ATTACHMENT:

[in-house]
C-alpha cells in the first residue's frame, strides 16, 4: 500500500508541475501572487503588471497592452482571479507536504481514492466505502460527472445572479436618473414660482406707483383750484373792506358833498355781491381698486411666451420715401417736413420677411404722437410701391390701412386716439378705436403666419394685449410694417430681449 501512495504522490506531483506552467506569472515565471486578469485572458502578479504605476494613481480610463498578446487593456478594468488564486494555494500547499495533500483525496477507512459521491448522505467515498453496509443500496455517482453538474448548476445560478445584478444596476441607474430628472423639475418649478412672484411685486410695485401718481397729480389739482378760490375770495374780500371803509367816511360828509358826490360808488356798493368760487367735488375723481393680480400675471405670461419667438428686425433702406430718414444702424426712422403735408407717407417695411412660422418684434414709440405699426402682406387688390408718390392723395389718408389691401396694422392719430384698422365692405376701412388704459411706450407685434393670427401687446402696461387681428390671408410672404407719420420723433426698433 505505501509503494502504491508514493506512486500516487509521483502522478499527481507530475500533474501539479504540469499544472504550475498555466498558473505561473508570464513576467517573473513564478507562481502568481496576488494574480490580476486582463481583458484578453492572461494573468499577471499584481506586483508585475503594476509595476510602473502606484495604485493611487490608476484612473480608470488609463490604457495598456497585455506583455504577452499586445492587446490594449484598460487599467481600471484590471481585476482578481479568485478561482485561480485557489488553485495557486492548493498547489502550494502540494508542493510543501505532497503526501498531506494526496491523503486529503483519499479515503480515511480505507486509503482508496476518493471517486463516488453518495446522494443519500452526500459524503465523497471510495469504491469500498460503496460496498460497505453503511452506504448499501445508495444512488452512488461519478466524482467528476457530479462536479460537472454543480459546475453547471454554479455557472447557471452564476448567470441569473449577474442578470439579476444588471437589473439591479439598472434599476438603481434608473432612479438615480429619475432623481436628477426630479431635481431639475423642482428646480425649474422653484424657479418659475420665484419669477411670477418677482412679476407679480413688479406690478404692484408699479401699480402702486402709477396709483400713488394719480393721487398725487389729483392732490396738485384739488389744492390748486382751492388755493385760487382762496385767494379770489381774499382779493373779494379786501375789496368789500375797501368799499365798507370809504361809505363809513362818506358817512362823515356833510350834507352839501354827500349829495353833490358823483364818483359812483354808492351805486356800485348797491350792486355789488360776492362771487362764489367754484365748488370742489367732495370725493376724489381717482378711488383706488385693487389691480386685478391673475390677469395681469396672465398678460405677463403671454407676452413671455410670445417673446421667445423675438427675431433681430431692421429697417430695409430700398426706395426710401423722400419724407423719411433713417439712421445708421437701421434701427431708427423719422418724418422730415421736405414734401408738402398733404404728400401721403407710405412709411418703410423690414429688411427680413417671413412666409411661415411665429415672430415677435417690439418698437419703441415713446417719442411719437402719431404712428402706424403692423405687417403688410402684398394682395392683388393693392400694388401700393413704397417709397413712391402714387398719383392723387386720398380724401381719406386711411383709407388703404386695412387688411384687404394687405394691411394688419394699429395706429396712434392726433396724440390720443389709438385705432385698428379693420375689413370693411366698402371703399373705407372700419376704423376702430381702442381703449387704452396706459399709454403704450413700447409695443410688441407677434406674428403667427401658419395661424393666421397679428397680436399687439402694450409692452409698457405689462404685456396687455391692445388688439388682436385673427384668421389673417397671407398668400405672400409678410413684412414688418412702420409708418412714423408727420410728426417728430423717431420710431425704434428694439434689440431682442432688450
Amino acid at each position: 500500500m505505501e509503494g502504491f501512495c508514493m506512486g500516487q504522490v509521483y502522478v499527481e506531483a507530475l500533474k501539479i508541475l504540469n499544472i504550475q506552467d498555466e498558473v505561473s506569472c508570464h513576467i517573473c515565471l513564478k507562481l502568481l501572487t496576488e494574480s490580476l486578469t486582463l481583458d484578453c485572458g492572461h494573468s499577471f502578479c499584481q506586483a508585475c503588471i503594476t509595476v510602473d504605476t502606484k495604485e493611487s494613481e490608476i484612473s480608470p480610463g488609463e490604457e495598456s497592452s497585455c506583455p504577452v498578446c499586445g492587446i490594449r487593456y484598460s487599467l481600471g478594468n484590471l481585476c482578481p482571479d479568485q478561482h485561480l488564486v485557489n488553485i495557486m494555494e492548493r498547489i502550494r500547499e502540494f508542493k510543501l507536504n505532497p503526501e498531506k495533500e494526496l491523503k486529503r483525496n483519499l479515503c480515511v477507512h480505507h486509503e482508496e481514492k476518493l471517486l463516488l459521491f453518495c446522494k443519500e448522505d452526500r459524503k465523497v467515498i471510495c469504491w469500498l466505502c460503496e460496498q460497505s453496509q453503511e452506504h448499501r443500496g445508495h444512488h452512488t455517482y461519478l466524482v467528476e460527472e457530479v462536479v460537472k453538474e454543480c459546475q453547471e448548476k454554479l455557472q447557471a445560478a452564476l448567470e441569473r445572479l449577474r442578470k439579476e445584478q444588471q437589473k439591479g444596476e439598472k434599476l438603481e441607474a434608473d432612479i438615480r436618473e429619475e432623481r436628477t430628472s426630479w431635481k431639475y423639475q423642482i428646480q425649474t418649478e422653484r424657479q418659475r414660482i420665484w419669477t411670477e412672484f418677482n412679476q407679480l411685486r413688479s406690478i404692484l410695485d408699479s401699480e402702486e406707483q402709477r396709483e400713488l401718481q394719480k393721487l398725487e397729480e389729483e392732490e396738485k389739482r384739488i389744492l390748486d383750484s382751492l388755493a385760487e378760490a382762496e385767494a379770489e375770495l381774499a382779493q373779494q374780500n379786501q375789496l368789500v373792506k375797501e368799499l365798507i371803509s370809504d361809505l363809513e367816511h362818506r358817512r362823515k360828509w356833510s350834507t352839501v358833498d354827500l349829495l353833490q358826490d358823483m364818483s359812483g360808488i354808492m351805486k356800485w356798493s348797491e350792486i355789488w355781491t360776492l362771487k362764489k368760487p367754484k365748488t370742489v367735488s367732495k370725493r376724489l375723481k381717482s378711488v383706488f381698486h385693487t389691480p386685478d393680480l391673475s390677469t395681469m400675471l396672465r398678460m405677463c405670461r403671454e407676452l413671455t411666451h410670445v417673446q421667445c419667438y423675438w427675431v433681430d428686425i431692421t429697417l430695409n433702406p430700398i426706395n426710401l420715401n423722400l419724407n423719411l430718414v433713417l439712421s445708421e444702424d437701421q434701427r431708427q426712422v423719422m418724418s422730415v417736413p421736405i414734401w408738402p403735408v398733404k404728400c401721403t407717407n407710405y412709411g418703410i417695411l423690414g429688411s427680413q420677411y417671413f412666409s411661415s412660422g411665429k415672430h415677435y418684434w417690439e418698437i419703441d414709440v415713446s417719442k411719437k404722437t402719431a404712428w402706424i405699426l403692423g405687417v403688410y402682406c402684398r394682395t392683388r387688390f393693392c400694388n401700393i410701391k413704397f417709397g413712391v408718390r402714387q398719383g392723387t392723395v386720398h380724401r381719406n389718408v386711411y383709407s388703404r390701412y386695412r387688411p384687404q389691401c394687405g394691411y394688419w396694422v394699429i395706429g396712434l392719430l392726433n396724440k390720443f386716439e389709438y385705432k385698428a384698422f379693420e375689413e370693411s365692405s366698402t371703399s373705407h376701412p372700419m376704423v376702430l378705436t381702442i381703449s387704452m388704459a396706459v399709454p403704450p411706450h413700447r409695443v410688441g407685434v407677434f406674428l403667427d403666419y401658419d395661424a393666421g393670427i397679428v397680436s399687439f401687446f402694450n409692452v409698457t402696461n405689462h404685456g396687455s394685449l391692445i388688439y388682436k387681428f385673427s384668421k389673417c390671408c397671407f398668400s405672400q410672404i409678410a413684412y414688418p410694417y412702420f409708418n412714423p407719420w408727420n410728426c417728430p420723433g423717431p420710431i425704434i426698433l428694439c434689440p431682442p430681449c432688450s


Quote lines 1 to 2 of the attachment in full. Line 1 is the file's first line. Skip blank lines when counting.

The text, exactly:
[in-house]
C-alpha cells in the first residue's frame, strides 16, 4: 500500500508541475501572487503588471497592452482571479507536504481514492466505502460527472445572479436618473414660482406707483383750484373792506358833498355781491381698486411666451420715401417736413420677411404722437410701391390701412386716439378705436403666419394685449410694417430681449 501512495504522490506531483506552467506569472515565471486578469485572458502578479504605476494613481480610463498578446487593456478594468488564486494555494500547499495533500483525496477507512459521491448522505467515498453496509443500496455517482453538474448548476445560478445584478444596476441607474430628472423639475418649478412672484411685486410695485401718481397729480389739482378760490375770495374780500371803509367816511360828509358826490360808488356798493368760487367735488375723481393680480400675471405670461419667438428686425433702406430718414444702424426712422403735408407717407417695411412660422418684434414709440405699426402682406387688390408718390392723395389718408389691401396694422392719430384698422365692405376701412388704459411706450407685434393670427401687446402696461387681428390671408410672404407719420420723433426698433 505505501509503494502504491508514493506512486500516487509521483502522478499527481507530475500533474501539479504540469499544472504550475498555466498558473505561473508570464513576467517573473513564478507562481502568481496576488494574480490580476486582463481583458484578453492572461494573468499577471499584481506586483508585475503594476509595476510602473502606484495604485493611487490608476484612473480608470488609463490604457495598456497585455506583455504577452499586445492587446490594449484598460487599467481600471484590471481585476482578481479568485478561482485561480485557489488553485495557486492548493498547489502550494502540494508542493510543501505532497503526501498531506494526496491523503486529503483519499479515503480515511480505507486509503482508496476518493471517486463516488453518495446522494443519500452526500459524503465523497471510495469504491469500498460503496460496498460497505453503511452506504448499501445508495444512488452512488461519478466524482467528476457530479462536479460537472454543480459546475453547471454554479455557472447557471452564476448567470441569473449577474442578470439579476444588471437589473439591479439598472434599476438603481434608473432612479438615480429619475432623481436628477426630479431635481431639475423642482428646480425649474422653484424657479418659475420665484419669477411670477418677482412679476407679480413688479406690478404692484408699479401699480402702486402709477396709483400713488394719480393721487398725487389729483392732490396738485384739488389744492390748486382751492388755493385760487382762496385767494379770489381774499382779493373779494379786501375789496368789500375797501368799499365798507370809504361809505363809513362818506358817512362823515356833510350834507352839501354827500349829495353833490358823483364818483359812483354808492351805486356800485348797491350792486355789488360776492362771487362764489367754484365748488370742489367732495370725493376724489381717482378711488383706488385693487389691480386685478391673475390677469395681469396672465398678460405677463403671454407676452413671455410670445417673446421667445423675438427675431433681430431692421429697417430695409430700398426706395426710401423722400419724407423719411433713417439712421445708421437701421434701427431708427423719422418724418422730415421736405414734401408738402398733404404728400401721403407710405412709411418703410423690414429688411427680413417671413412666409411661415411665429415672430415677435417690439418698437419703441415713446417719442411719437402719431404712428402706424403692423405687417403688410402684398394682395392683388393693392400694388401700393413704397417709397413712391402714387398719383392723387386720398380724401381719406386711411383709407388703404386695412387688411384687404394687405394691411394688419394699429395706429396712434392726433396724440390720443389709438385705432385698428379693420375689413370693411366698402371703399373705407372700419376704423376702430381702442381703449387704452396706459399709454403704450413700447409695443410688441407677434406674428403667427401658419395661424393666421397679428397680436399687439402694450409692452409698457405689462404685456396687455391692445388688439388682436385673427384668421389673417397671407398668400405672400409678410413684412414688418412702420409708418412714423408727420410728426417728430423717431420710431425704434428694439434689440431682442432688450